Crouching Rule, Hidden Agenda 

Idaho and Montana granted more authority to kill wolves

Storm clouds or blue skies? Pro and anti-wolf factions alike are taking a "wait and see" stance on Secretary of Interior Gale Norton's announcement last week to grant Idaho and Montana state officials, ranchers and landowners more authority to kill wolves.

The new regulation, which goes into effect early February, provides that:

• Landowners can kill wolves attacking livestock or livestock-herding animals.

• States can issue written authorization to landowners or grazing permitees to kill wolves that consistently pose a threat to livestock.

• State or tribal agencies can kill wolves causing unacceptable impacts on wildlife populations, but only after presenting a proposal to the federal government followed by a scientific and public review period and federal approval of the proposal.

• On public land, people with grazing or outfitting permits can kill wolves attacking livestock or guard animals.

The new rule does not allow for sport or pleasure hunting or trapping of wolves.

The U.S. Fish and Wildlife Service (USFWS) reintroduced wolves to the greater Yellowstone National Park area and Central Idaho as an experimental population in 1995 and 1996. Today there are approximately 825 wolves in Idaho, Montana and Wyoming, meeting the population goal for proposing delisting of wolves in these states. But federal officials have not moved forward with delisting because under the original USFWS wolf reintroduction plan once Idaho, Montana and Wyoming submitted federally acceptable wolf management plans, federal protections would be lifted and control turned over to the three states. Idaho and Montana have submitted and received approval of their wolf management plans, but Wyoming's submitted plan was promptly rejected by the USFWS primarily because the plan allowed for shooting wolves on sight.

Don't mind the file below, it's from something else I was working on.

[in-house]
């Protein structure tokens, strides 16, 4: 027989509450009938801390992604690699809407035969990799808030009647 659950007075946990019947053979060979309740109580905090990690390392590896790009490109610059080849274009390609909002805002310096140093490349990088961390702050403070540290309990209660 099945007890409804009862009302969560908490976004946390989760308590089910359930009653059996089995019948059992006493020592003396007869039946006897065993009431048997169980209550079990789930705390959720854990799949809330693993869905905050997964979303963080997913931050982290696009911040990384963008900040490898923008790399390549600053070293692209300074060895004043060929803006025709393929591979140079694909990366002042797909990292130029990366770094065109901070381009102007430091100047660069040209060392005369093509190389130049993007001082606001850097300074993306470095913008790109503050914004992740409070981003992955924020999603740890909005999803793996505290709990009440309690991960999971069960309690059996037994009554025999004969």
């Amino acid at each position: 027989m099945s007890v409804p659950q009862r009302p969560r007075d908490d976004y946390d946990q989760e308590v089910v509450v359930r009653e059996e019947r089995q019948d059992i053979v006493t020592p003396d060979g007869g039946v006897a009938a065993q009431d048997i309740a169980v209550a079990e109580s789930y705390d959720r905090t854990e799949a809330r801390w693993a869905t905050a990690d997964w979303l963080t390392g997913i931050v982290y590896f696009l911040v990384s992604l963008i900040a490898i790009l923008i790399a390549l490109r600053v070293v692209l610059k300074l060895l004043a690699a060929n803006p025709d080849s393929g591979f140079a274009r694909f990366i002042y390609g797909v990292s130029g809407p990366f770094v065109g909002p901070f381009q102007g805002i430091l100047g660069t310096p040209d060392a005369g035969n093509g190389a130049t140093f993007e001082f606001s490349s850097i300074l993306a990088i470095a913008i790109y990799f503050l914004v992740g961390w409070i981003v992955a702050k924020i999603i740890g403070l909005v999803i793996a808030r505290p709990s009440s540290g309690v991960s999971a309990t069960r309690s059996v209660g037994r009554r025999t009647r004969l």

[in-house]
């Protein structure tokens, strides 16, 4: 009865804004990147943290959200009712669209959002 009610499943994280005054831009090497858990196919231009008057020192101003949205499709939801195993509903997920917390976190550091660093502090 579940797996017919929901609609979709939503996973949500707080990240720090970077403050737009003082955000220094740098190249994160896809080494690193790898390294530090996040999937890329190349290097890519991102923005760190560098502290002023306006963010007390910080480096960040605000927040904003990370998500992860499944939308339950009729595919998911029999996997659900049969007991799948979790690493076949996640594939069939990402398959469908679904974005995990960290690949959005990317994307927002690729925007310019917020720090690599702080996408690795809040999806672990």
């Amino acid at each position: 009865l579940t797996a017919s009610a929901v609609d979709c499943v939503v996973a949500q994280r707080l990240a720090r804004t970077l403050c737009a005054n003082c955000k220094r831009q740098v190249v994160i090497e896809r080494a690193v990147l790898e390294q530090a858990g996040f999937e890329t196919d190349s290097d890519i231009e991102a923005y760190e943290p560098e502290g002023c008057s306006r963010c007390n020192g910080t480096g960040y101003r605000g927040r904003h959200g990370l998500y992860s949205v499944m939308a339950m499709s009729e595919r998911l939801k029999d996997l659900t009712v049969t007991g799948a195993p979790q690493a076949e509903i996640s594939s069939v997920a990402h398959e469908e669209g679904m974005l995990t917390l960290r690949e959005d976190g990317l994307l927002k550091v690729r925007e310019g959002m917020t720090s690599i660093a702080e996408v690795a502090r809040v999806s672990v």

Wyoming retaliated by suing the USFWS last year and is not included in the new rule despite being part of the original wolf recovery program area and having a thriving wolf population.

Wyoming Gov. Dave Freudenthal told the Associated Press last week that the new rule provides little flexibility for Idaho and Montana.

"I didn't see where it was a significant advantage," he said, pointing out that Idaho and Montana must still answer to the USFWS. "When you look at it, I think it's a lot like taking your sister to the prom."

Idaho Sen. Larry Craig, in a statement issued January 3, also offered a tongue-in-cheek remark about the amount of red tape involved in delisting wolves:

"Unfortunately, the wolves are breeding faster than the paperwork can be completed. In Idaho alone, there are approximately 450 wolves and the population is still growing. I appreciate Secretary Norton's commitment to the recovery of this species and know that state management of wolves will bring about a successful and levelheaded recovery of this 'threatened' species."

To read the new rule posted to the Federal Register on Jan. 6 , go to www.access.gpo.gov/su_docs/fedreg/a050106c.html and click on "Gray wolf; western distinct population segment, 1285--1311 [05--136]" under Fish and Wildlife Service.

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